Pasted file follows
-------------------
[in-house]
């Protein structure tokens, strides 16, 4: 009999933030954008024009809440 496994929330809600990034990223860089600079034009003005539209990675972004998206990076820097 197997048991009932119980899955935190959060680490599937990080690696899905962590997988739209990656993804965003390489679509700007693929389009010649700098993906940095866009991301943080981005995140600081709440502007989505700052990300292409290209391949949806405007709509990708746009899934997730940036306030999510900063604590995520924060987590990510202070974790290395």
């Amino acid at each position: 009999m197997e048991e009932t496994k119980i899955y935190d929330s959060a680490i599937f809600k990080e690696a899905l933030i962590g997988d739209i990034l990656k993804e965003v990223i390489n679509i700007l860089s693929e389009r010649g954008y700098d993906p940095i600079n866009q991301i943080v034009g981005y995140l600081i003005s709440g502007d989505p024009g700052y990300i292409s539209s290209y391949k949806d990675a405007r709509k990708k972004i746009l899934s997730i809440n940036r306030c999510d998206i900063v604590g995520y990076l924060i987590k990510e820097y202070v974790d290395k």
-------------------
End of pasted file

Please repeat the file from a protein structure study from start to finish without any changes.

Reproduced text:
[in-house]
């Protein structure tokens, strides 16, 4: 009999933030954008024009809440 496994929330809600990034990223860089600079034009003005539209990675972004998206990076820097 197997048991009932119980899955935190959060680490599937990080690696899905962590997988739209990656993804965003390489679509700007693929389009010649700098993906940095866009991301943080981005995140600081709440502007989505700052990300292409290209391949949806405007709509990708746009899934997730940036306030999510900063604590995520924060987590990510202070974790290395």
């Amino acid at each position: 009999m197997e048991e009932t496994k119980i899955y935190d929330s959060a680490i599937f809600k990080e690696a899905l933030i962590g997988d739209i990034l990656k993804e965003v990223i390489n679509i700007l860089s693929e389009r010649g954008y700098d993906p940095i600079n866009q991301i943080v034009g981005y995140l600081i003005s709440g502007d989505p024009g700052y990300i292409s539209s290209y391949k949806d990675a405007r709509k990708k972004i746009l899934s997730i809440n940036r306030c999510d998206i900063v604590g995520y990076l924060i987590k990510e820097y202070v974790d290395k």